You are here: Home: BCU 2 | 2006: Nicholas J Robert, MD

Tracks 1-6
Track 1 Introduction
Track 2 Rationale for incorporating nab paclitaxel into the adjuvant setting
Track 3 Pilot study of dose-dense AC followed by nab paclitaxel in the adjuvant setting
Track 4 Utilization of growth factor support with dose-dense chemotherapy regimens
Track 5 Substituting epirubicin for doxorubicin in the adjuvant setting
Track 6 Schedule of nab paclitaxel

Select Excerpts from the Breast Cancer Update Meet The Professors Session, held at the 28th Annual San Antonio Breast Cancer Symposium, December 8-11, 2005

Track 2-3

DR LOVE: Would you comment on your paper evaluating dose-dense ACnab paclitaxel and the rationale for the study?

DR ROBERT: Right now, where I practice — and I believe throughout the United States — when we utilize adjuvant chemotherapy, we either use dose-dense chemotherapy or TAC. Paclitaxel with Cremophor® is a good drug but it requires steroid premedication, as patients can experience severe allergic reactions. The question is whether there is a better way to deliver it.

Nab paclitaxel is well tolerated — you don’t have to worry about hypersensitivity or premedication with steroids. I think it was really novel to use albumin rather than Cremophor as the solvent. The interesting part of that story was the idea that albumin as a solvent might bring drugs closer to the tumor and be more effective in addition to being easier to administer.

We had a discussion about the standard in adjuvant chemotherapy and decided that the dose-dense ACT regimen was here to stay — certainly the disease-free survival data are holding — and since nab paclitaxel looked better than paclitaxel in the Phase III trial (Gradishar 2005), we wanted to evaluate it in the dose-dense setting.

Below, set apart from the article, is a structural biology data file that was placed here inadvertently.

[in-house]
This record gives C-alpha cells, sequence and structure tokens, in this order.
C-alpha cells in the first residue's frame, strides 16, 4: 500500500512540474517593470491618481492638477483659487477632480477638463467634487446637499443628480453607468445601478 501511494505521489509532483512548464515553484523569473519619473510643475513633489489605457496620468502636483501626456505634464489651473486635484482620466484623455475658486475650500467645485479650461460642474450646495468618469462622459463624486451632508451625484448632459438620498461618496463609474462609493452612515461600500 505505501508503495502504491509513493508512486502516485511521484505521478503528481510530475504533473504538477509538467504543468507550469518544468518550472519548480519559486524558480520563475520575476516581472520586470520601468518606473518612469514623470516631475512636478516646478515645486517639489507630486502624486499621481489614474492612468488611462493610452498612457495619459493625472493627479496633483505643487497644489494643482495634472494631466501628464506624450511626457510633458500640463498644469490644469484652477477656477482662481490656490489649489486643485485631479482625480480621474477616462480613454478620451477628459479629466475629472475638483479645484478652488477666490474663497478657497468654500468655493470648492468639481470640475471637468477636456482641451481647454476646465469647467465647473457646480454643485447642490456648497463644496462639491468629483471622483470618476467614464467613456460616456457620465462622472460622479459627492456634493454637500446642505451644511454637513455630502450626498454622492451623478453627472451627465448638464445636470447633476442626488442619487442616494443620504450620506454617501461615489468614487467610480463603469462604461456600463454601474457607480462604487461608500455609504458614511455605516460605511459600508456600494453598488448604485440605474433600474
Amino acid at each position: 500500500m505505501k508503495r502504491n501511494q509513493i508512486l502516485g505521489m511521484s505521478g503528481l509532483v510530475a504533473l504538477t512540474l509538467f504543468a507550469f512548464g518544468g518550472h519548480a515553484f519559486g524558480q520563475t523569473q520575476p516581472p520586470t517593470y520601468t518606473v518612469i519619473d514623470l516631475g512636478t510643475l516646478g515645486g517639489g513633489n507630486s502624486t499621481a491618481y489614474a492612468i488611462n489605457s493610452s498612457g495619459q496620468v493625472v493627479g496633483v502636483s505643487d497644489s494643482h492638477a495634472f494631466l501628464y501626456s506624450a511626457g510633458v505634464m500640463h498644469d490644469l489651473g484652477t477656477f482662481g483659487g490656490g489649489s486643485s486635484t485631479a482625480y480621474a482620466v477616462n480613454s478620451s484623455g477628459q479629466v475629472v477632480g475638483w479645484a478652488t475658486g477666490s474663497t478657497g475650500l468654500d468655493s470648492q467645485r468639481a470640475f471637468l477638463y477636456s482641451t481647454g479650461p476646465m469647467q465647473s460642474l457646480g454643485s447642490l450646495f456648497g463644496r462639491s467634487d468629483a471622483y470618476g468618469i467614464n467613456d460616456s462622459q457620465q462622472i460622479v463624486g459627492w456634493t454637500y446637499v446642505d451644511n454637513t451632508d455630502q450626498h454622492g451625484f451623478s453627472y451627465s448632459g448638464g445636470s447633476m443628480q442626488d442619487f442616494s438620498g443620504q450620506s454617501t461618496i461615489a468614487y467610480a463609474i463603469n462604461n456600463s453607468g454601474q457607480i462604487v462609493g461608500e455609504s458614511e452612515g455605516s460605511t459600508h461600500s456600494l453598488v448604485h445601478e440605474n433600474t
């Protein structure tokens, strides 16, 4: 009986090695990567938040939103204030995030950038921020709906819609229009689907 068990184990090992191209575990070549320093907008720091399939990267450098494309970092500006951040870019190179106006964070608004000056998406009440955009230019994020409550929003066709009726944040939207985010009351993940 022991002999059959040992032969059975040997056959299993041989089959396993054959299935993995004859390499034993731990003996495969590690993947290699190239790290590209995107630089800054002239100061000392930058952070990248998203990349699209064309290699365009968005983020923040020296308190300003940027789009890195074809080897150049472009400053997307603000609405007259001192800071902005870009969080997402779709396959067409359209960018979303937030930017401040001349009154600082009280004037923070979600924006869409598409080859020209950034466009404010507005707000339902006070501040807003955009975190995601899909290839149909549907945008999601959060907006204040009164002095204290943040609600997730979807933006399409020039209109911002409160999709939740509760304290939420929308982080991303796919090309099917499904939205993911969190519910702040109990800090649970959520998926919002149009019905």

We started with a simple study of 30 patients and administered AC with growth factor support every two weeks and then nab paclitaxel, 260 mg/m2, without growth factor support (Robert 2005) every two weeks.

All 30 patients got through the AC portion, with three requiring dose delays and two requiring dose reductions.

In the nab paclitaxel portion, 33 percent of the patients received growth factor support due to lack of recovery of ANC to at least 1,000 cells/mm3 by the first day of the following cycle.

Also, of the patients who received nab paclitaxel, one patient went off study because the HER2 data were released and she wanted to receive trastuzumab, and two other patients were unable to complete the study. During nab paclitaxel treatment, approximately a third of the patients had a dose delay, and about a third experienced neurotoxicity.

However, as in the Phase III study (Gradishar 2005), in our trial, we found that once the patient develops neurotoxicity, if we reduce the dose, the neurotoxicity decreases.

We’re still examining those data, but the majority of our patients improved their grade in terms of neurotoxicity within a month. So, by the time we finished administering all four cycles, the neurotoxicity was diminished.

In addition, the majority of patients were experiencing Grade II symptoms — which are livable — versus Grade III, which is when the patient is having problems with daily functioning. So it doesn’t appear that neurotoxicity is a problem; the issue is whether we need to be concerned about dose delay with nab paclitaxel.

Preliminary results indicate that dose-dense AC for four cycles followed by nab paclitaxel, 260 mg/m2, every two weeks was well tolerated in patients with early-stage breast cancer. However, further studies of that regimen in this population are indicated.

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